css transform rotation and parent element dimensions

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When you use css3 to rotate an element with it’s new transform property, you may find yourself fighting to keep it inside it’s parent.

To clarify, usually rotating an element will first put it into it’s usual position and then literally rotate it around it’s own centre, not caring if it now overlaps elements around it (well I suppose that’s the point sometimes?!?)

I’m using css transform to rotate, in combination with a little javascript to allow images to be rotated (and then saved) as part of PagePlay‘s super simple user interface.

So I initially start out with something like…

--div-------------------------
| ccw                     cw |
| --img--------------------- |
| |                        | |
| |                        | |
| |                        | |
| -------------------------- |
-----------------------------

When you click ccw (counter clockwise) or cw (clockwise) js switched classes on the img and it rotates. Initially, that would give me something like….


       ----------------
       |              |
--div-------------------------
| ccw  |              |   cw |
|      |              i      |
|      |              m      |
|      |              g      |
|      |              |      |
|      |              |      |
-----------------------------
       |              |
       ----------------

(loving the crude graphics? Thought so)

So what I wanted was for the parent div to sit around the image. The problem here is that the div parent doesn’t (and shouldn’t) care about the rotation of it’s child, so we need to make the div larger when it’s rotated. To do this I used a little bit of jQuery and maths to calculate the required additional space…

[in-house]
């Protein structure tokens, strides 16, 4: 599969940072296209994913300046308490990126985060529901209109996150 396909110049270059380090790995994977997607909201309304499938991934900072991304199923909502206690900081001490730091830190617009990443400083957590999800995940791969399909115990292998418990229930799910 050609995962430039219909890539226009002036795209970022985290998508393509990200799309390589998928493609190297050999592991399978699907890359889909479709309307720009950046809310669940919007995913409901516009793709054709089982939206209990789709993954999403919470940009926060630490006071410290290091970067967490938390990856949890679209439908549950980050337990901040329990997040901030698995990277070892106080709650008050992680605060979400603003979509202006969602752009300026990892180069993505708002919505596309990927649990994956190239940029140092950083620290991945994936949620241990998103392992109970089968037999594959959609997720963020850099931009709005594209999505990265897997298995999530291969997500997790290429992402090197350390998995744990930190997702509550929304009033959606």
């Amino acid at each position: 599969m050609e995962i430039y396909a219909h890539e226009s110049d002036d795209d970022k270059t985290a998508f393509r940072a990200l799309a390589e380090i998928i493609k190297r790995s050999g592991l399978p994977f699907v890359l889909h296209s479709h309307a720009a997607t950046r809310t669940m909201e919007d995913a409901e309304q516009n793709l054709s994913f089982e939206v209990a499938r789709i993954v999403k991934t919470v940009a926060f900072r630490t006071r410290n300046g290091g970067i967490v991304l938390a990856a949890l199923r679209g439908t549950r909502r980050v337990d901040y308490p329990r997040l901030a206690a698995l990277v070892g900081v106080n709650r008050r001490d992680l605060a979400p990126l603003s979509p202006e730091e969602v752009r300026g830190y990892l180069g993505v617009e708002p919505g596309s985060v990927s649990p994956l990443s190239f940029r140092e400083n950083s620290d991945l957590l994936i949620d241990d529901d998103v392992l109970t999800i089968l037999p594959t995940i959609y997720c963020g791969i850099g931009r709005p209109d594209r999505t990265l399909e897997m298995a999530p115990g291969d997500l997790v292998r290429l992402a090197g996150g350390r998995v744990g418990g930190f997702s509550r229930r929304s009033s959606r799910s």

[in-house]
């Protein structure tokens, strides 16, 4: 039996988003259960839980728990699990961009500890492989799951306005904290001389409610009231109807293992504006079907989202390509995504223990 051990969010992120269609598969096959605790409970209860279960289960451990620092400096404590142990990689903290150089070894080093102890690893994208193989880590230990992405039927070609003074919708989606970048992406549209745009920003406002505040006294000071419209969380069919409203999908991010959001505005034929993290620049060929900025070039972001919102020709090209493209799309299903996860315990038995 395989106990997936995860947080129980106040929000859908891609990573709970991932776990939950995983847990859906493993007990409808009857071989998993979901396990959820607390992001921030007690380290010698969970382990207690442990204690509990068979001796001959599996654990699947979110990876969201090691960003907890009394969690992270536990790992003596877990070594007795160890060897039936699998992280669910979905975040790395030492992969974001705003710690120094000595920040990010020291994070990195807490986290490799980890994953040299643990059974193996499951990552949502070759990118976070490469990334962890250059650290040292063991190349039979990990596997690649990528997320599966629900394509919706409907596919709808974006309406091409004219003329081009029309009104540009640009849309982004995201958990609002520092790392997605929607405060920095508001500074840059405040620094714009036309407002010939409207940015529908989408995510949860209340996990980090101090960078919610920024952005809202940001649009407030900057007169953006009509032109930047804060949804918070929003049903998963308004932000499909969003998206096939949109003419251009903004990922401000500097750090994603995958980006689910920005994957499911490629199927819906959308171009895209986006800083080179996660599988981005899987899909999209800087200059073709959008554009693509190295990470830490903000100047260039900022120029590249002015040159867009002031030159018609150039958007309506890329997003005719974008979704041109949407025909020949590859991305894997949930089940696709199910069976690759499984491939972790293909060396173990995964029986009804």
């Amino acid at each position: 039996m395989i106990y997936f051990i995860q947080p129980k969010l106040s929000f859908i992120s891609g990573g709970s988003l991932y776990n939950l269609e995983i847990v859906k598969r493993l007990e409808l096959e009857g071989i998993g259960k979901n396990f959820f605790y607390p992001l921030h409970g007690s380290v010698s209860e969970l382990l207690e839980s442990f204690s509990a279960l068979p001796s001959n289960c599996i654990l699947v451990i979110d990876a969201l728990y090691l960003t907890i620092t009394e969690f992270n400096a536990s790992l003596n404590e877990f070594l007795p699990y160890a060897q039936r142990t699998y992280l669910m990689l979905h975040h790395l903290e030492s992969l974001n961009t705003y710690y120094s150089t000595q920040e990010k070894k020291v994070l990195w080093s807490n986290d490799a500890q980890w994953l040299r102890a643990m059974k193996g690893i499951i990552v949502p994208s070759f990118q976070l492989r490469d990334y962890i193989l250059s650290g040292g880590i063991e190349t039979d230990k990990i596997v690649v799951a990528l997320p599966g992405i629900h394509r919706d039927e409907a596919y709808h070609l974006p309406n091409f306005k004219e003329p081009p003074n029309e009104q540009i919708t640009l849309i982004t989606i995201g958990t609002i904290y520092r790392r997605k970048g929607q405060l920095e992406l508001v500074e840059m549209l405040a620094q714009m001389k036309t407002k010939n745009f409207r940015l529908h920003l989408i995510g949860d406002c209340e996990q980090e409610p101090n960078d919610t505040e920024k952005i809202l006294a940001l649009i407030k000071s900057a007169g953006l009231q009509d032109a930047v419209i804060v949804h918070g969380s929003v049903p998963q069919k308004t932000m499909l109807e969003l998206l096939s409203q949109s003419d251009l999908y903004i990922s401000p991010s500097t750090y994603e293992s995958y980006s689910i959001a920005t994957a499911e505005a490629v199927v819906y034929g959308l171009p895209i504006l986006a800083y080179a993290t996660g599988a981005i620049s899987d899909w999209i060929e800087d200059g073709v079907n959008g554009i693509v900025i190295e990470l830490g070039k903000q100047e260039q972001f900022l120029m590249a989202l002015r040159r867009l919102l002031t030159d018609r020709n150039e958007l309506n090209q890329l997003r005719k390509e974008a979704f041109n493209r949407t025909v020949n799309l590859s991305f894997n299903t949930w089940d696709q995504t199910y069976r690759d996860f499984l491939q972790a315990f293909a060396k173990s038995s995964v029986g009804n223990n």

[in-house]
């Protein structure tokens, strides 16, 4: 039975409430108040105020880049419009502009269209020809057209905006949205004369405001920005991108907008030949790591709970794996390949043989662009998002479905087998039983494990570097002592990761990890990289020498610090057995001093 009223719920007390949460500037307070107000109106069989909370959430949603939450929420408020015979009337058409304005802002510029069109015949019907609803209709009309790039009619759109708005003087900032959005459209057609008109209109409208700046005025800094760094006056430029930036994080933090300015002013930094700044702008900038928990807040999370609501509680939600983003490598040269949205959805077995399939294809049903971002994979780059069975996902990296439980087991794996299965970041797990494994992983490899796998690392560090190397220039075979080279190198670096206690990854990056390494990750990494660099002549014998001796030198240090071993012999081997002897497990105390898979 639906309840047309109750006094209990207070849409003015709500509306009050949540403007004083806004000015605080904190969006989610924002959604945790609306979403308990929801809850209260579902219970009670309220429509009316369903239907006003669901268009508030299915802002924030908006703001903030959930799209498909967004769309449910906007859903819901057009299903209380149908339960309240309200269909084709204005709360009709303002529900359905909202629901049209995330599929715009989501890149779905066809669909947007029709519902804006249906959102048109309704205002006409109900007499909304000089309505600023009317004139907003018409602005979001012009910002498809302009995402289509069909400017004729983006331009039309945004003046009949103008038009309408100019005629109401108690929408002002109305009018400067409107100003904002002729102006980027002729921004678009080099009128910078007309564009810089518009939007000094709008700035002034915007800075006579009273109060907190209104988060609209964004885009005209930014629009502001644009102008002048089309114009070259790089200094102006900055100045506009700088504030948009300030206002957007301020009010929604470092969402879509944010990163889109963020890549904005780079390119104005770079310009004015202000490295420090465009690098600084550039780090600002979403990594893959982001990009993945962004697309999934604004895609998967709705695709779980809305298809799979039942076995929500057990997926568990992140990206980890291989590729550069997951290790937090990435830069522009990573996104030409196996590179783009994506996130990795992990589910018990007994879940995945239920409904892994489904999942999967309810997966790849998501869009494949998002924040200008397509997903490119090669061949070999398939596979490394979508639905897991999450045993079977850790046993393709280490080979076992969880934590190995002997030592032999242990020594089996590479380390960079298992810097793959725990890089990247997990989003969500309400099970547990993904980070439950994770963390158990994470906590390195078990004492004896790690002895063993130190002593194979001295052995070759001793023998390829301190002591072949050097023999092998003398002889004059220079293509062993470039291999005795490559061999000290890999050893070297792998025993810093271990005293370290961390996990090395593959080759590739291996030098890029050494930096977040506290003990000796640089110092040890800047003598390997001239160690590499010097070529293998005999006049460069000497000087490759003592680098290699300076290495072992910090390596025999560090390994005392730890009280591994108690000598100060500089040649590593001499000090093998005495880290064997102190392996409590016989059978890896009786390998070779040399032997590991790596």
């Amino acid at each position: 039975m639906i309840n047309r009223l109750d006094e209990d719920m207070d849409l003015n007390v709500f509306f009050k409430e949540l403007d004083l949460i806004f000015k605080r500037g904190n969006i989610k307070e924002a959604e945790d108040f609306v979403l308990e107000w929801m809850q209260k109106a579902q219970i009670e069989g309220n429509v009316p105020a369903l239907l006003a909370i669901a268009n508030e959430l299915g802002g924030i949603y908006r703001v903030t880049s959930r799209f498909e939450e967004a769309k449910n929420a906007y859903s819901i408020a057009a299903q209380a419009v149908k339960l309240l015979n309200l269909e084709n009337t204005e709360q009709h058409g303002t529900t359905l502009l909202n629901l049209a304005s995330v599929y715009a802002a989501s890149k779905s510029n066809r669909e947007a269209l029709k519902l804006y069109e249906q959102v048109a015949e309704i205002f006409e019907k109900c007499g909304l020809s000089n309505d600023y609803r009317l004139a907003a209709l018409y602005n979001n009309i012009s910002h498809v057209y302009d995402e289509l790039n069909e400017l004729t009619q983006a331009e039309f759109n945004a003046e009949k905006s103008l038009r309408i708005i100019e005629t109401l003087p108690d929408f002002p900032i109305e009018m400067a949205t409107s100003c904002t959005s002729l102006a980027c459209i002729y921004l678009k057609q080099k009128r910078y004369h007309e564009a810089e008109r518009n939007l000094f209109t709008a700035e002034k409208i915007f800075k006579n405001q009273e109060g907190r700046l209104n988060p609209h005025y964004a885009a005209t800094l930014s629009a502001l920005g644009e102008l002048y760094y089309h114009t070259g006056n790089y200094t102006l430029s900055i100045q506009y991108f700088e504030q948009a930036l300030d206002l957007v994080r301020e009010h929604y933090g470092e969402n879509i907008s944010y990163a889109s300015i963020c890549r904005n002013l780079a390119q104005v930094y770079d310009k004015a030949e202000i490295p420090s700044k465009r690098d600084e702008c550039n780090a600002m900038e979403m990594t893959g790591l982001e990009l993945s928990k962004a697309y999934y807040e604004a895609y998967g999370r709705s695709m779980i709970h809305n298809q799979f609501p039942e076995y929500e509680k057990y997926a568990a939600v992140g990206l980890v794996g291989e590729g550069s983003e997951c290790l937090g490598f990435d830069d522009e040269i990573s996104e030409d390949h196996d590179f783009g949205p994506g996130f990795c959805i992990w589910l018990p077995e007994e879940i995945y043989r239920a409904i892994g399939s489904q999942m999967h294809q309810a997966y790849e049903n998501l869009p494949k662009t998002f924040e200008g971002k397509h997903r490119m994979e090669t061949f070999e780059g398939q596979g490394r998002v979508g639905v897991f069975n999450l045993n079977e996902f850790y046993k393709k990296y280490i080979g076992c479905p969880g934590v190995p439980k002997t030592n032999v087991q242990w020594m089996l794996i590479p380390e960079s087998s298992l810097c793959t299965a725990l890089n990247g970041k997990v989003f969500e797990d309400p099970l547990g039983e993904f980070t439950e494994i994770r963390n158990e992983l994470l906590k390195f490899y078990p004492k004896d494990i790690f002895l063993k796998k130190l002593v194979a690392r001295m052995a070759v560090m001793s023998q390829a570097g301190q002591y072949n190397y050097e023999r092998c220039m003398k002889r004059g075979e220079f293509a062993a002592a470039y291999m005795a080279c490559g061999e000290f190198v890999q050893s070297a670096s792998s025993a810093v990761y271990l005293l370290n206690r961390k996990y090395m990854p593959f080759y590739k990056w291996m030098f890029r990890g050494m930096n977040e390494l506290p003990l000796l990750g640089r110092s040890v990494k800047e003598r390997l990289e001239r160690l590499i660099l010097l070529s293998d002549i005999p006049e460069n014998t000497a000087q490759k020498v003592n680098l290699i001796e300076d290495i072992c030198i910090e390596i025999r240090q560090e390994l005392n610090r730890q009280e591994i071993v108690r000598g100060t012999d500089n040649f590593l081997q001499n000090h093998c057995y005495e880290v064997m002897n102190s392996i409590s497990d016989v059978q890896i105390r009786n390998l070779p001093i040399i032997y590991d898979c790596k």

I don’t know whether the image is going to be taller or wider first, so we need to check that first and come up with a pixel margin to use later…

var img = $('rotator');
var img_w = img.width();
var img_h = img.height();
var the_margin = (img_w > img_h ? (img_w-img_h)/2 : 0);

The img width minus image height divided by 2 is the amount space above and below the standard space the image takes up that it will also need when rotated. If the image is taller than it is wide, we will already have enough space (you could do better by making the div smaller on rotation in this case).

So when we rotate we look at whether the image is rotated or not (rev tells me that here) and then based on that we add or remove the margin we calculated above to the top and bottom of the image to push it’s parent div away from it and make it large enough to accommodate the image.

img.css({marginTop:(rev ? 0 : marg),marginBottom:(rev ? 0 : marg)});

You could certainly do better with dealing with image which are portrait, but then maybe I’ll come back to that another time.